Mykaela: I was wondering about your perspective on that question specifically from a health and fitness perspective, because one of the main parts of your life is being a fitness instructor. So I was wondering — from your view as a fitness instructor and also your life coaching and mindset coaching — what do you think happens to people when they have a really negative view toward their health goals?
A lot of people almost view it as a punishment. They’re like, “I need to do this. I need to get in shape. I need to take care of myself.” So it has a lot of that negativity around it. So how do you think people should go about specifically their health goals?
Deena: You’re so right about that. It just breaks my heart how that is the approach — that it’s a punishment and not a celebration. But I think that, collectively, we’re working on that. Check back in a decade. See how that’s going.
Mykaela: I was just thinking that all of the times in my life that I’ve heard people talk about their fitness goals, usually you get this feeling of dread from it. They’re like, “Ugh, I really need to do this.” They’re like, “Oh, crap. This is going to be really hard.” So I’m interested to hear what you have to say from a more positive perspective.
Deena: You know, this is so huge. Actually, this question is kind of what lead me from nutrition into coaching. I found this to be super interesting. It comes back to the same thing: You have to be excited about your goal.
"It comes back to the same thing: You have to be excited about your goal."
A common goal is to lose weight. Let’s say your goal is to lose weight and you’re looking at that, and you’re like, “Yeah, that would feel good. My life would be great. I would be so much happier”— and all those things that we tell ourselves — but maybe there is a disconnect between us and what’s written down on that paper.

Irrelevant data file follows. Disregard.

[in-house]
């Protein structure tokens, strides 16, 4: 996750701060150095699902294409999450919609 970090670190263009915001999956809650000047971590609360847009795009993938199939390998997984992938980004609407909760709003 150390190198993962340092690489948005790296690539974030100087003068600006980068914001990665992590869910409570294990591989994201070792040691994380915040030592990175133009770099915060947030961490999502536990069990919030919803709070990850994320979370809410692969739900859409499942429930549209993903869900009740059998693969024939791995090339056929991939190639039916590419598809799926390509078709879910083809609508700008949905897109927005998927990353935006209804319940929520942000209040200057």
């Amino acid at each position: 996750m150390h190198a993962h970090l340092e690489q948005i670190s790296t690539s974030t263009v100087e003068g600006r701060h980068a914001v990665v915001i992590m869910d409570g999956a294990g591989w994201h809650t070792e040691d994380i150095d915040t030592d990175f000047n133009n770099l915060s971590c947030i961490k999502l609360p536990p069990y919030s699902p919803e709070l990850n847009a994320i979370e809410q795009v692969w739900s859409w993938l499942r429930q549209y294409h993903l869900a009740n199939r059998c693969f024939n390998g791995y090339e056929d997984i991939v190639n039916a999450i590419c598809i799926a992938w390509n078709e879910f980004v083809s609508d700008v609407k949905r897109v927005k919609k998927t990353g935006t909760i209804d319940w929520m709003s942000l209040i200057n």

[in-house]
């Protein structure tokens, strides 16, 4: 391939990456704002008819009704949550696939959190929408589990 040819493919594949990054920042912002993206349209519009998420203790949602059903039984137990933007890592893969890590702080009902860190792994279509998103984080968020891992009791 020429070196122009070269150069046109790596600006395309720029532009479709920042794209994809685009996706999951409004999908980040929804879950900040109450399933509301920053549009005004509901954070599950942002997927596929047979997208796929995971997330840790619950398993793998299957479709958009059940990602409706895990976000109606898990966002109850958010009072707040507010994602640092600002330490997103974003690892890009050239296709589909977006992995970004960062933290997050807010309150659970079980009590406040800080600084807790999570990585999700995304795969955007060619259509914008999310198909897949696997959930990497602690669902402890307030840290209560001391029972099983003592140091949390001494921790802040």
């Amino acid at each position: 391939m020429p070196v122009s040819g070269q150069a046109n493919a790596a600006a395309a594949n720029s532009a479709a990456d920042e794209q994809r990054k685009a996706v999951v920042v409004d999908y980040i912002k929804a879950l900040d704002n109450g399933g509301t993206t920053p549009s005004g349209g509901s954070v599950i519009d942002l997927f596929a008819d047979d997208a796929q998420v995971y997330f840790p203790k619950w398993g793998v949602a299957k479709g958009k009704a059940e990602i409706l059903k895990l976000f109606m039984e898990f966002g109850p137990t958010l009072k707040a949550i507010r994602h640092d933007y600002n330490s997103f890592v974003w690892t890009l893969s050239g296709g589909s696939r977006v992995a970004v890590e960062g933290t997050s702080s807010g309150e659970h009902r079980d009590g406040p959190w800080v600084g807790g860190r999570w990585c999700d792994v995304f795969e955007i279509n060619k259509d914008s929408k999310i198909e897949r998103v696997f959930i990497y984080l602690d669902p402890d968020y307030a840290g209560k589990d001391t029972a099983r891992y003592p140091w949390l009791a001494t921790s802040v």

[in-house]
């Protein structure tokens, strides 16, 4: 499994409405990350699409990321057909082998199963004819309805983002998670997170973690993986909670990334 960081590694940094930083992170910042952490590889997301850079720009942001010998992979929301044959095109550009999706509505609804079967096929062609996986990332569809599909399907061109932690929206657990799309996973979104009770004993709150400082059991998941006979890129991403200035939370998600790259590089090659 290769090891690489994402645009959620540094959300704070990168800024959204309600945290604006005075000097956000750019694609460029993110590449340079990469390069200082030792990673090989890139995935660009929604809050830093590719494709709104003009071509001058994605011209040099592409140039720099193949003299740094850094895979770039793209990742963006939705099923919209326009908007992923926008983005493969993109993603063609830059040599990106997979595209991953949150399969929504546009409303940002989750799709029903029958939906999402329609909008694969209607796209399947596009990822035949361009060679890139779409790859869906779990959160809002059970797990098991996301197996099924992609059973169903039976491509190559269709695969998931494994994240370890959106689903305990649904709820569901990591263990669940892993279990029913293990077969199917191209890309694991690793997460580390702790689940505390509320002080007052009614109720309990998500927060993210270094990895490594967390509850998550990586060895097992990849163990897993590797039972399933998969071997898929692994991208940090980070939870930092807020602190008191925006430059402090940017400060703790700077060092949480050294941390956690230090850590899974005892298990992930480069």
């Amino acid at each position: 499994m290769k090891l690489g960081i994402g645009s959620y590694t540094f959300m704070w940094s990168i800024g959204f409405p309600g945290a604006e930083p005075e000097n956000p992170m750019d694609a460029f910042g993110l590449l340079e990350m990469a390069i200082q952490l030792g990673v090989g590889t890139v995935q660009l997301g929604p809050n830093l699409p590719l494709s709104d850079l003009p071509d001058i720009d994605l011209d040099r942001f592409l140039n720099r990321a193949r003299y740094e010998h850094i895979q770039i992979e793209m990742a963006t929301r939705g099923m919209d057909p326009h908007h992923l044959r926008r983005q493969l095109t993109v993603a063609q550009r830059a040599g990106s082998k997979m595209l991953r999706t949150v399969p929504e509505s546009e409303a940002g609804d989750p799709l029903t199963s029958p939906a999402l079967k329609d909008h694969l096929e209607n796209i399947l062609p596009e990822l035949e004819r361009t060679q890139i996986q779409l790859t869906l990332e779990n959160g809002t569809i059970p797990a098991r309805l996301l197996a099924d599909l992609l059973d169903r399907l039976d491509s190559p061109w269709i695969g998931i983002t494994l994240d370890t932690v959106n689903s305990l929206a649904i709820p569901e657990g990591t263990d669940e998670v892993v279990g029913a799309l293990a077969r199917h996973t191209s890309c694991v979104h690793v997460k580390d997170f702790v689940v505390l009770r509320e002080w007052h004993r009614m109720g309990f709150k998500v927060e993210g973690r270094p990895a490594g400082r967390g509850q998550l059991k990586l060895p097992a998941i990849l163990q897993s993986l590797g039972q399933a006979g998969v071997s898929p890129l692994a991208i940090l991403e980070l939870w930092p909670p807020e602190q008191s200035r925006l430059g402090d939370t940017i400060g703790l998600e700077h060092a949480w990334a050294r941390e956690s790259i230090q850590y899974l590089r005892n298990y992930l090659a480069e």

A lot of people have a goal but it doesn’t feel good. Like you just said, all that dread — especially with health stuff — is because we’ve tried every single January! Every single year, we try again and then we fail. Well, I’m not going to say “we fail”. We say that we fail. And what happens is, after 12 years of that, we just give up. We’re like, “Okay, that’s way too much work! I know because I’ve tried.” But we don’t question the progress or the process that we took. We didn’t question the systems that were in place. We just take it personally: “I’m a failure. I’ll never be able to do this.” But it’s never actually about that. It’s always about what we’re choosing to do — the decisions we make, the little habits and rituals, the structures, and the systems that we have in place.
So if you have something written down in front of you — again, let’s say mine is to lose weight. For me to make that something that is actually approachable for me, I have to, first of all, have some sort of importance as to why I want that. And it can’t be the first layer of “why” — like, “because I want to fit into my old jeans again.” You have to go probably, like, 12 layers deep and get to the actual feeling that you’re chasing from that. Because you’re actually just chasing a feeling. And then once you channel that, that is going to bring you to life.
The second thing I would say is that you have to believe that it’s attainable for you. So every January, if my goal is to lose weight and my goal is to lose 100 pounds in one month, I don’t believe that’s attainable for me. Like, my subconscious says, “No!” but my five-percent brain, my conscious brain, is like, “Oh, yes! I’m going to lose it! I’m so excited! I’m so driven!” And on the third day, we’re in a puddle on the floor because it’s just not working. And it’s not our fault. It’s the systems we’re choosing. We’re going about this the whole wrong way.